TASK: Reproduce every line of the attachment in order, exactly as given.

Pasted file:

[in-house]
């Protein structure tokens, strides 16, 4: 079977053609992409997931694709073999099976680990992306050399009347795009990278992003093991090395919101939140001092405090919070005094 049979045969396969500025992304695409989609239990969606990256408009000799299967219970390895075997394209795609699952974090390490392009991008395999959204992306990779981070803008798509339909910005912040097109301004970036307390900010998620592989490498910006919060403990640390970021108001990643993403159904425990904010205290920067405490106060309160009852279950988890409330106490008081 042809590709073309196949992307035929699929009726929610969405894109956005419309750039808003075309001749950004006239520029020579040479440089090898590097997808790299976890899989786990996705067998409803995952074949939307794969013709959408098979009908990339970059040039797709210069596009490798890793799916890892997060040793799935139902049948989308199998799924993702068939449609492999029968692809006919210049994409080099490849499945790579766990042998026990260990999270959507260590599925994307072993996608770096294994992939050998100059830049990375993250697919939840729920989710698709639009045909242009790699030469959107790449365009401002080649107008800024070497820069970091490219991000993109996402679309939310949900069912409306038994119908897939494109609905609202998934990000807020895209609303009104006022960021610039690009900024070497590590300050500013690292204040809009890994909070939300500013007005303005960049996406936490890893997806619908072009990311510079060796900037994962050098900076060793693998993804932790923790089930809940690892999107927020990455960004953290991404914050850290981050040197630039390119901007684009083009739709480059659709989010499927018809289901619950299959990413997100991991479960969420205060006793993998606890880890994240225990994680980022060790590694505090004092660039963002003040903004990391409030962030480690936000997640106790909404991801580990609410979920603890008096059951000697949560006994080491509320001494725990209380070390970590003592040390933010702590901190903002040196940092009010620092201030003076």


[in-house]
């Protein structure tokens, strides 16, 4: 079977053609992409997931694709073999099976680990992306050399009347795009990278992003093991090395919101939140001092405090919070005094 049979045969396969500025992304695409989609239990969606990256408009000799299967219970390895075997394209795609699952974090390490392009991008395999959204992306990779981070803008798509339909910005912040097109301004970036307390900010998620592989490498910006919060403990640390970021108001990643993403159904425990904010205290920067405490106060309160009852279950988890409330106490008081 042809590709073309196949992307035929699929009726929610969405894109956005419309750039808003075309001749950004006239520029020579040479440089090898590097997808790299976890899989786990996705067998409803995952074949939307794969013709959408098979009908990339970059040039797709210069596009490798890793799916890892997060040793799935139902049948989308199998799924993702068939449609492999029968692809006919210049994409080099490849499945790579766990042998026990260990999270959507260590599925994307072993996608770096294994992939050998100059830049990375993250697919939840729920989710698709639009045909242009790699030469959107790449365009401002080649107008800024070497820069970091490219991000993109996402679309939310949900069912409306038994119908897939494109609905609202998934990000807020895209609303009104006022960021610039690009900024070497590590300050500013690292204040809009890994909070939300500013007005303005960049996406936490890893997806619908072009990311510079060796900037994962050098900076060793693998993804932790923790089930809940690892999107927020990455960004953290991404914050850290981050040197630039390119901007684009083009739709480059659709989010499927018809289901619950299959990413997100991991479960969420205060006793993998606890880890994240225990994680980022060790590694505090004092660039963002003040903004990391409030962030480690936000997640106790909404991801580990609410979920603890008096059951000697949560006994080491509320001494725990209380070390970590003592040390933010702590901190903002040196940092009010620092201030003076």